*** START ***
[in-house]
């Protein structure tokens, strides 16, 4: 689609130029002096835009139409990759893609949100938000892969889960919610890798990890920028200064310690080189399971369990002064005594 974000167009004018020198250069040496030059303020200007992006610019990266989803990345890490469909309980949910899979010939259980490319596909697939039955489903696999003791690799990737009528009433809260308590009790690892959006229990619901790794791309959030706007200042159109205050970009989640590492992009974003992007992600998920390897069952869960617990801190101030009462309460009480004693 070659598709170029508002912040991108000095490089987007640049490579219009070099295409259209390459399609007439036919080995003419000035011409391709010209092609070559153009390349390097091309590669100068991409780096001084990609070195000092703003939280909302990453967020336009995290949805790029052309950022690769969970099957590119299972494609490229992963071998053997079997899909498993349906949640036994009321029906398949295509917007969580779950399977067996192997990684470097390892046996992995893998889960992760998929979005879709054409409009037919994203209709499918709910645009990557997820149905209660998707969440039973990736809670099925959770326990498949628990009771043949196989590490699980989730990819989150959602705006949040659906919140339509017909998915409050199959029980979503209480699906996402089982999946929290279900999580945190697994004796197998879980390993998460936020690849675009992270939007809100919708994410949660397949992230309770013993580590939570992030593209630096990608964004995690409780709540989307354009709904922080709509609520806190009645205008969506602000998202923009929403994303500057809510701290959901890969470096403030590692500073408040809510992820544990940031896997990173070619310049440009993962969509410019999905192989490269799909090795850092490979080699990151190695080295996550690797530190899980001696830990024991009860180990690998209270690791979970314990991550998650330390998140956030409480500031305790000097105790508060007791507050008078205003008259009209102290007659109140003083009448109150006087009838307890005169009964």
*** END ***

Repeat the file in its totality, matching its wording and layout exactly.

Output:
[in-house]
């Protein structure tokens, strides 16, 4: 689609130029002096835009139409990759893609949100938000892969889960919610890798990890920028200064310690080189399971369990002064005594 974000167009004018020198250069040496030059303020200007992006610019990266989803990345890490469909309980949910899979010939259980490319596909697939039955489903696999003791690799990737009528009433809260308590009790690892959006229990619901790794791309959030706007200042159109205050970009989640590492992009974003992007992600998920390897069952869960617990801190101030009462309460009480004693 070659598709170029508002912040991108000095490089987007640049490579219009070099295409259209390459399609007439036919080995003419000035011409391709010209092609070559153009390349390097091309590669100068991409780096001084990609070195000092703003939280909302990453967020336009995290949805790029052309950022690769969970099957590119299972494609490229992963071998053997079997899909498993349906949640036994009321029906398949295509917007969580779950399977067996192997990684470097390892046996992995893998889960992760998929979005879709054409409009037919994203209709499918709910645009990557997820149905209660998707969440039973990736809670099925959770326990498949628990009771043949196989590490699980989730990819989150959602705006949040659906919140339509017909998915409050199959029980979503209480699906996402089982999946929290279900999580945190697994004796197998879980390993998460936020690849675009992270939007809100919708994410949660397949992230309770013993580590939570992030593209630096990608964004995690409780709540989307354009709904922080709509609520806190009645205008969506602000998202923009929403994303500057809510701290959901890969470096403030590692500073408040809510992820544990940031896997990173070619310049440009993962969509410019999905192989490269799909090795850092490979080699990151190695080295996550690797530190899980001696830990024991009860180990690998209270690791979970314990991550998650330390998140956030409480500031305790000097105790508060007791507050008078205003008259009209102290007659109140003083009448109150006087009838307890005169009964």